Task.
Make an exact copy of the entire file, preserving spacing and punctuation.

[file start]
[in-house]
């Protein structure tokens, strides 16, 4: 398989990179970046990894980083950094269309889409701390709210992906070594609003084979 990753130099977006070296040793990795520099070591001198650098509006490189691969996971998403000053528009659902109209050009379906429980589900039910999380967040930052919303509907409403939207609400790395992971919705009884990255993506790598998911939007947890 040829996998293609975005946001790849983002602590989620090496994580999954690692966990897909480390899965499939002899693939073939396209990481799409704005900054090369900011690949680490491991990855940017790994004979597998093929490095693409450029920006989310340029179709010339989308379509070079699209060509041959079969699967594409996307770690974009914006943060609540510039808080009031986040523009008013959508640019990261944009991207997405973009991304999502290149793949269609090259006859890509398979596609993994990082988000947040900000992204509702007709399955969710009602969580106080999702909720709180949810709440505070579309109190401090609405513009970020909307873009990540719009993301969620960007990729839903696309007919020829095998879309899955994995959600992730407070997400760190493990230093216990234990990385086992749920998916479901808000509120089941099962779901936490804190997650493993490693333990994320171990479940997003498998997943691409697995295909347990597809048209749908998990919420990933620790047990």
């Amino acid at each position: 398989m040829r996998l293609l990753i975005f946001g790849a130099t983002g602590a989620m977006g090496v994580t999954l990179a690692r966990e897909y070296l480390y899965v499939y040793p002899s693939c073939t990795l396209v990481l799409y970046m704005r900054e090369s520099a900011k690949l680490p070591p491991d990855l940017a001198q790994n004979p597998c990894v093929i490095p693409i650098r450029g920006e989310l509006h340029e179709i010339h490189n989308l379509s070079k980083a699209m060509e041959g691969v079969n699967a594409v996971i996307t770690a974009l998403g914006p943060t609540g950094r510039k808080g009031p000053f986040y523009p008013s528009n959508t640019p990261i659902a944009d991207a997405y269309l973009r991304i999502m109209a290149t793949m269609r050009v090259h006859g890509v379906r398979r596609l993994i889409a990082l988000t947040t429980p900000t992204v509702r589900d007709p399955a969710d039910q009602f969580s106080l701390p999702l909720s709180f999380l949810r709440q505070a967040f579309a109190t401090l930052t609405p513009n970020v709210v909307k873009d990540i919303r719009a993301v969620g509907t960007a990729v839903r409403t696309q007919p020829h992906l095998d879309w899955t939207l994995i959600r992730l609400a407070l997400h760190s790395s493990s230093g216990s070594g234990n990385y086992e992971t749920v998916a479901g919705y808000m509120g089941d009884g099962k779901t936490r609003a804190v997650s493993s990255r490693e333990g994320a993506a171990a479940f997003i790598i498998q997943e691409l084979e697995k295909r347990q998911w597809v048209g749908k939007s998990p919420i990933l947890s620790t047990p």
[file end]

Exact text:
[in-house]
């Protein structure tokens, strides 16, 4: 398989990179970046990894980083950094269309889409701390709210992906070594609003084979 990753130099977006070296040793990795520099070591001198650098509006490189691969996971998403000053528009659902109209050009379906429980589900039910999380967040930052919303509907409403939207609400790395992971919705009884990255993506790598998911939007947890 040829996998293609975005946001790849983002602590989620090496994580999954690692966990897909480390899965499939002899693939073939396209990481799409704005900054090369900011690949680490491991990855940017790994004979597998093929490095693409450029920006989310340029179709010339989308379509070079699209060509041959079969699967594409996307770690974009914006943060609540510039808080009031986040523009008013959508640019990261944009991207997405973009991304999502290149793949269609090259006859890509398979596609993994990082988000947040900000992204509702007709399955969710009602969580106080999702909720709180949810709440505070579309109190401090609405513009970020909307873009990540719009993301969620960007990729839903696309007919020829095998879309899955994995959600992730407070997400760190493990230093216990234990990385086992749920998916479901808000509120089941099962779901936490804190997650493993490693333990994320171990479940997003498998997943691409697995295909347990597809048209749908998990919420990933620790047990």
């Amino acid at each position: 398989m040829r996998l293609l990753i975005f946001g790849a130099t983002g602590a989620m977006g090496v994580t999954l990179a690692r966990e897909y070296l480390y899965v499939y040793p002899s693939c073939t990795l396209v990481l799409y970046m704005r900054e090369s520099a900011k690949l680490p070591p491991d990855l940017a001198q790994n004979p597998c990894v093929i490095p693409i650098r450029g920006e989310l509006h340029e179709i010339h490189n989308l379509s070079k980083a699209m060509e041959g691969v079969n699967a594409v996971i996307t770690a974009l998403g914006p943060t609540g950094r510039k808080g009031p000053f986040y523009p008013s528009n959508t640019p990261i659902a944009d991207a997405y269309l973009r991304i999502m109209a290149t793949m269609r050009v090259h006859g890509v379906r398979r596609l993994i889409a990082l988000t947040t429980p900000t992204v509702r589900d007709p399955a969710d039910q009602f969580s106080l701390p999702l909720s709180f999380l949810r709440q505070a967040f579309a109190t401090l930052t609405p513009n970020v709210v909307k873009d990540i919303r719009a993301v969620g509907t960007a990729v839903r409403t696309q007919p020829h992906l095998d879309w899955t939207l994995i959600r992730l609400a407070l997400h760190s790395s493990s230093g216990s070594g234990n990385y086992e992971t749920v998916a479901g919705y808000m509120g089941d009884g099962k779901t936490r609003a804190v997650s493993s990255r490693e333990g994320a993506a171990a479940f997003i790598i498998q997943e691409l084979e697995k295909r347990q998911w597809v048209g749908k939007s998990p919420i990933l947890s620790t047990p």